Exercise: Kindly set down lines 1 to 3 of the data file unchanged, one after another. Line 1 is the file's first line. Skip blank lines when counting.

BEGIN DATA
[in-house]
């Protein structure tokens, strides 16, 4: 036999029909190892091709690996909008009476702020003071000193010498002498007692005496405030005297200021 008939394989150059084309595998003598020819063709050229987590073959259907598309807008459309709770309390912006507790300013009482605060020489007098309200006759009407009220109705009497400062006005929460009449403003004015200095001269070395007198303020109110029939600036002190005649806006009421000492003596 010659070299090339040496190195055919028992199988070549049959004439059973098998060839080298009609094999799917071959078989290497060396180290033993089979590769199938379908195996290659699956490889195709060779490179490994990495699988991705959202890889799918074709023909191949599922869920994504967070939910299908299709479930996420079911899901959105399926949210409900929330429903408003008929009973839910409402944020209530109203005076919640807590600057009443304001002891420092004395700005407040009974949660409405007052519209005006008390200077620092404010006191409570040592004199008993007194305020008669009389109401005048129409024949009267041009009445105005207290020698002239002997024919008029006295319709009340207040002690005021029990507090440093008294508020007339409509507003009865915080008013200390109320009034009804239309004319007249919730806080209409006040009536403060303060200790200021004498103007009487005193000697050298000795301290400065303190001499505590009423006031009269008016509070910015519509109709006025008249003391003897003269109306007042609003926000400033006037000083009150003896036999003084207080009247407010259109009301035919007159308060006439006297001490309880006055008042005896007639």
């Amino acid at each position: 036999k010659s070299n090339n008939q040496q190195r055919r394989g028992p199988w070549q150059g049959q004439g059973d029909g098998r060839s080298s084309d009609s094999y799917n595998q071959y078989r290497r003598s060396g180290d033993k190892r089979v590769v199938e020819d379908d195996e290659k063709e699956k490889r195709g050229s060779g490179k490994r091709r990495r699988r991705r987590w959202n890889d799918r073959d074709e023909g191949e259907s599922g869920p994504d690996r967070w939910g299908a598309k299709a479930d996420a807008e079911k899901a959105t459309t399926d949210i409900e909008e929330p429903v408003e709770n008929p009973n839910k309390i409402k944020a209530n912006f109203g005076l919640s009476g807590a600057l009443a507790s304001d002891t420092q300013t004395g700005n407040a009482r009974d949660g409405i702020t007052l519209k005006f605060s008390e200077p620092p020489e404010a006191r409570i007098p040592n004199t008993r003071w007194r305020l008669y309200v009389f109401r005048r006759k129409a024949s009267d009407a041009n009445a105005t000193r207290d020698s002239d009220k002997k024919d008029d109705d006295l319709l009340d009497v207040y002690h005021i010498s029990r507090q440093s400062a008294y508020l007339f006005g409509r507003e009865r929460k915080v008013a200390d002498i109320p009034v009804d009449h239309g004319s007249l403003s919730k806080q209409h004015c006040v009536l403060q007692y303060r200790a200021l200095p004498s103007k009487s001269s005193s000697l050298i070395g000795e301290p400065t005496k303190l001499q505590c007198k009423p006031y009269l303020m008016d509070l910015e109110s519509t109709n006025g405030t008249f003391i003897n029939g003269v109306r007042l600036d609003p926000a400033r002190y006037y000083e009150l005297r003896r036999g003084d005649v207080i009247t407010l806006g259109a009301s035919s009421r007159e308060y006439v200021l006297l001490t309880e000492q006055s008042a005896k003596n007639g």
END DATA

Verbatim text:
[in-house]
């Protein structure tokens, strides 16, 4: 036999029909190892091709690996909008009476702020003071000193010498002498007692005496405030005297200021 008939394989150059084309595998003598020819063709050229987590073959259907598309807008459309709770309390912006507790300013009482605060020489007098309200006759009407009220109705009497400062006005929460009449403003004015200095001269070395007198303020109110029939600036002190005649806006009421000492003596 010659070299090339040496190195055919028992199988070549049959004439059973098998060839080298009609094999799917071959078989290497060396180290033993089979590769199938379908195996290659699956490889195709060779490179490994990495699988991705959202890889799918074709023909191949599922869920994504967070939910299908299709479930996420079911899901959105399926949210409900929330429903408003008929009973839910409402944020209530109203005076919640807590600057009443304001002891420092004395700005407040009974949660409405007052519209005006008390200077620092404010006191409570040592004199008993007194305020008669009389109401005048129409024949009267041009009445105005207290020698002239002997024919008029006295319709009340207040002690005021029990507090440093008294508020007339409509507003009865915080008013200390109320009034009804239309004319007249919730806080209409006040009536403060303060200790200021004498103007009487005193000697050298000795301290400065303190001499505590009423006031009269008016509070910015519509109709006025008249003391003897003269109306007042609003926000400033006037000083009150003896036999003084207080009247407010259109009301035919007159308060006439006297001490309880006055008042005896007639």
């Amino acid at each position: 036999k010659s070299n090339n008939q040496q190195r055919r394989g028992p199988w070549q150059g049959q004439g059973d029909g098998r060839s080298s084309d009609s094999y799917n595998q071959y078989r290497r003598s060396g180290d033993k190892r089979v590769v199938e020819d379908d195996e290659k063709e699956k490889r195709g050229s060779g490179k490994r091709r990495r699988r991705r987590w959202n890889d799918r073959d074709e023909g191949e259907s599922g869920p994504d690996r967070w939910g299908a598309k299709a479930d996420a807008e079911k899901a959105t459309t399926d949210i409900e909008e929330p429903v408003e709770n008929p009973n839910k309390i409402k944020a209530n912006f109203g005076l919640s009476g807590a600057l009443a507790s304001d002891t420092q300013t004395g700005n407040a009482r009974d949660g409405i702020t007052l519209k005006f605060s008390e200077p620092p020489e404010a006191r409570i007098p040592n004199t008993r003071w007194r305020l008669y309200v009389f109401r005048r006759k129409a024949s009267d009407a041009n009445a105005t000193r207290d020698s002239d009220k002997k024919d008029d109705d006295l319709l009340d009497v207040y002690h005021i010498s029990r507090q440093s400062a008294y508020l007339f006005g409509r507003e009865r929460k915080v008013a200390d002498i109320p009034v009804d009449h239309g004319s007249l403003s919730k806080q209409h004015c006040v009536l403060q007692y303060r200790a200021l200095p004498s103007k009487s001269s005193s000697l050298i070395g000795e301290p400065t005496k303190l001499q505590c007198k009423p006031y009269l303020m008016d509070l910015e109110s519509t109709n006025g405030t008249f003391i003897n029939g003269v109306r007042l600036d609003p926000a400033r002190y006037y000083e009150l005297r003896r036999g003084d005649v207080i009247t407010l806006g259109a009301s035919s009421r007159e308060y006439v200021l006297l001490t309880e000492q006055s008042a005896k003596n007639g």